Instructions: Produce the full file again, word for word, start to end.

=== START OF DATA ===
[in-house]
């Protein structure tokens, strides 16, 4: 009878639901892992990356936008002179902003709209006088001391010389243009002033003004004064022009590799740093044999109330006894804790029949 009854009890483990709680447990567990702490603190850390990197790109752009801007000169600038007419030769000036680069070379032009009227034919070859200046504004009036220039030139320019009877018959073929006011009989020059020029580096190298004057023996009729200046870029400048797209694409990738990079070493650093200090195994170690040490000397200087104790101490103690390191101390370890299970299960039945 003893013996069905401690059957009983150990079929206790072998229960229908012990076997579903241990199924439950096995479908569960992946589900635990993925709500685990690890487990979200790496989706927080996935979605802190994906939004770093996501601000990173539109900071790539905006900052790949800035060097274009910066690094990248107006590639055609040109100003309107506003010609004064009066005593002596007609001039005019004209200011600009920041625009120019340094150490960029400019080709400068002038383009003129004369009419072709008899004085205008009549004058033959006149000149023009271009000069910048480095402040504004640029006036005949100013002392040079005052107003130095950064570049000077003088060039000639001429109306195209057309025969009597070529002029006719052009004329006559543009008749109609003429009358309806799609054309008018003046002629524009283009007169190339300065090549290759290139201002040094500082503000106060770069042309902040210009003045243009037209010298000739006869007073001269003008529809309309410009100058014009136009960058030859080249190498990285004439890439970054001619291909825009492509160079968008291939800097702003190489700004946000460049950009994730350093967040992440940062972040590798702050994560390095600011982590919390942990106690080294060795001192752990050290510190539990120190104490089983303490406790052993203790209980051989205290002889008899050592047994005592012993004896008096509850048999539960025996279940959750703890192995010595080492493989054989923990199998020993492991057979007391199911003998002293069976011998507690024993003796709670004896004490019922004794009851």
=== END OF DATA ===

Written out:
[in-house]
């Protein structure tokens, strides 16, 4: 009878639901892992990356936008002179902003709209006088001391010389243009002033003004004064022009590799740093044999109330006894804790029949 009854009890483990709680447990567990702490603190850390990197790109752009801007000169600038007419030769000036680069070379032009009227034919070859200046504004009036220039030139320019009877018959073929006011009989020059020029580096190298004057023996009729200046870029400048797209694409990738990079070493650093200090195994170690040490000397200087104790101490103690390191101390370890299970299960039945 003893013996069905401690059957009983150990079929206790072998229960229908012990076997579903241990199924439950096995479908569960992946589900635990993925709500685990690890487990979200790496989706927080996935979605802190994906939004770093996501601000990173539109900071790539905006900052790949800035060097274009910066690094990248107006590639055609040109100003309107506003010609004064009066005593002596007609001039005019004209200011600009920041625009120019340094150490960029400019080709400068002038383009003129004369009419072709008899004085205008009549004058033959006149000149023009271009000069910048480095402040504004640029006036005949100013002392040079005052107003130095950064570049000077003088060039000639001429109306195209057309025969009597070529002029006719052009004329006559543009008749109609003429009358309806799609054309008018003046002629524009283009007169190339300065090549290759290139201002040094500082503000106060770069042309902040210009003045243009037209010298000739006869007073001269003008529809309309410009100058014009136009960058030859080249190498990285004439890439970054001619291909825009492509160079968008291939800097702003190489700004946000460049950009994730350093967040992440940062972040590798702050994560390095600011982590919390942990106690080294060795001192752990050290510190539990120190104490089983303490406790052993203790209980051989205290002889008899050592047994005592012993004896008096509850048999539960025996279940959750703890192995010595080492493989054989923990199998020993492991057979007391199911003998002293069976011998507690024993003796709670004896004490019922004794009851």